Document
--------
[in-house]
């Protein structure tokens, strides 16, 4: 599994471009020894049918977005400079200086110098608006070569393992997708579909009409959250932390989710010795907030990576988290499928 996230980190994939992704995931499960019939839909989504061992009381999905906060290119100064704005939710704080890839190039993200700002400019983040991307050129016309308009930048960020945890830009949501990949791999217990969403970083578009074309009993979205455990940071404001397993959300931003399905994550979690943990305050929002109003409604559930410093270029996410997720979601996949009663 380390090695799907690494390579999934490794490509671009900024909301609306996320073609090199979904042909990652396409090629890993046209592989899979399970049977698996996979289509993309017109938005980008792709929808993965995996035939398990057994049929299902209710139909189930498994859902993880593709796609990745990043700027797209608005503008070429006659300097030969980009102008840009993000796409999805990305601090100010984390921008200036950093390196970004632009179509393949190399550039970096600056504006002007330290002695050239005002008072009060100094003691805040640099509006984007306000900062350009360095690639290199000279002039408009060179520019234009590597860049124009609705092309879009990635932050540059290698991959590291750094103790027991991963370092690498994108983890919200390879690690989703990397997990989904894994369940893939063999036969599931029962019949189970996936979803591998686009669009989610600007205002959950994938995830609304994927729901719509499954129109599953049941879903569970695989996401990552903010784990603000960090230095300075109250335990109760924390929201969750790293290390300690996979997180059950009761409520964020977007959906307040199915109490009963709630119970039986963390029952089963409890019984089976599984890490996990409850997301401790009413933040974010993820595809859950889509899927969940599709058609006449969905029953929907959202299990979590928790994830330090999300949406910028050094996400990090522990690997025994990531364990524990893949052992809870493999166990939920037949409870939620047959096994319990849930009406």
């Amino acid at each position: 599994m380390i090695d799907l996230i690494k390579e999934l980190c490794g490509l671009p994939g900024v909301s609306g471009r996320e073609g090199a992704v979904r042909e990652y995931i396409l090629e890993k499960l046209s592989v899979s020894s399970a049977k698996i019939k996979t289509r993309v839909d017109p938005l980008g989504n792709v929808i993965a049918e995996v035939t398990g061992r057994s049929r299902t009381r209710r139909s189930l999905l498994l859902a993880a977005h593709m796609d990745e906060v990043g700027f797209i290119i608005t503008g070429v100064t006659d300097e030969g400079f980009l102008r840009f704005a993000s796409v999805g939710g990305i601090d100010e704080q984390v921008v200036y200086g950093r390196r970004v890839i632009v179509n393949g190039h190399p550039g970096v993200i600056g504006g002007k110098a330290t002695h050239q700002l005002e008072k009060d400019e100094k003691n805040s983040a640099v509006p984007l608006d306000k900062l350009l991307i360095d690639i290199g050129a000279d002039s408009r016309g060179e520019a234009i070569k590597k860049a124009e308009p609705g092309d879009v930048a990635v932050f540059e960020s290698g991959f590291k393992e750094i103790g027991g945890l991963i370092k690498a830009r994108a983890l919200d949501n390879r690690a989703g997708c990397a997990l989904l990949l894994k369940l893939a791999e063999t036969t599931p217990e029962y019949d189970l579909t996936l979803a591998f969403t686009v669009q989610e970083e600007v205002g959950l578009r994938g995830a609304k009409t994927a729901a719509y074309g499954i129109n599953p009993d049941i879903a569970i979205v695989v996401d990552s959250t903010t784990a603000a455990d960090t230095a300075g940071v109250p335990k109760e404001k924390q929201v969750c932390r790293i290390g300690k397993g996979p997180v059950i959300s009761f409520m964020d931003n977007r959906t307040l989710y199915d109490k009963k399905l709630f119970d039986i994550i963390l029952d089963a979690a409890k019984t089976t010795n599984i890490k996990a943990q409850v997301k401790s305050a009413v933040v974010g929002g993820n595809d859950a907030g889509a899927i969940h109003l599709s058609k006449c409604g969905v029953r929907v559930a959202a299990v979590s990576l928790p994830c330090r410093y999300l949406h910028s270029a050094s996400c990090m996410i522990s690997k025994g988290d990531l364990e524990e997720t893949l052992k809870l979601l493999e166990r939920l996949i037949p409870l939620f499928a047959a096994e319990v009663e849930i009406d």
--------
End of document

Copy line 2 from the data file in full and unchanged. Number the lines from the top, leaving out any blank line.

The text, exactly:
């Protein structure tokens, strides 16, 4: 599994471009020894049918977005400079200086110098608006070569393992997708579909009409959250932390989710010795907030990576988290499928 996230980190994939992704995931499960019939839909989504061992009381999905906060290119100064704005939710704080890839190039993200700002400019983040991307050129016309308009930048960020945890830009949501990949791999217990969403970083578009074309009993979205455990940071404001397993959300931003399905994550979690943990305050929002109003409604559930410093270029996410997720979601996949009663 380390090695799907690494390579999934490794490509671009900024909301609306996320073609090199979904042909990652396409090629890993046209592989899979399970049977698996996979289509993309017109938005980008792709929808993965995996035939398990057994049929299902209710139909189930498994859902993880593709796609990745990043700027797209608005503008070429006659300097030969980009102008840009993000796409999805990305601090100010984390921008200036950093390196970004632009179509393949190399550039970096600056504006002007330290002695050239005002008072009060100094003691805040640099509006984007306000900062350009360095690639290199000279002039408009060179520019234009590597860049124009609705092309879009990635932050540059290698991959590291750094103790027991991963370092690498994108983890919200390879690690989703990397997990989904894994369940893939063999036969599931029962019949189970996936979803591998686009669009989610600007205002959950994938995830609304994927729901719509499954129109599953049941879903569970695989996401990552903010784990603000960090230095300075109250335990109760924390929201969750790293290390300690996979997180059950009761409520964020977007959906307040199915109490009963709630119970039986963390029952089963409890019984089976599984890490996990409850997301401790009413933040974010993820595809859950889509899927969940599709058609006449969905029953929907959202299990979590928790994830330090999300949406910028050094996400990090522990690997025994990531364990524990893949052992809870493999166990939920037949409870939620047959096994319990849930009406």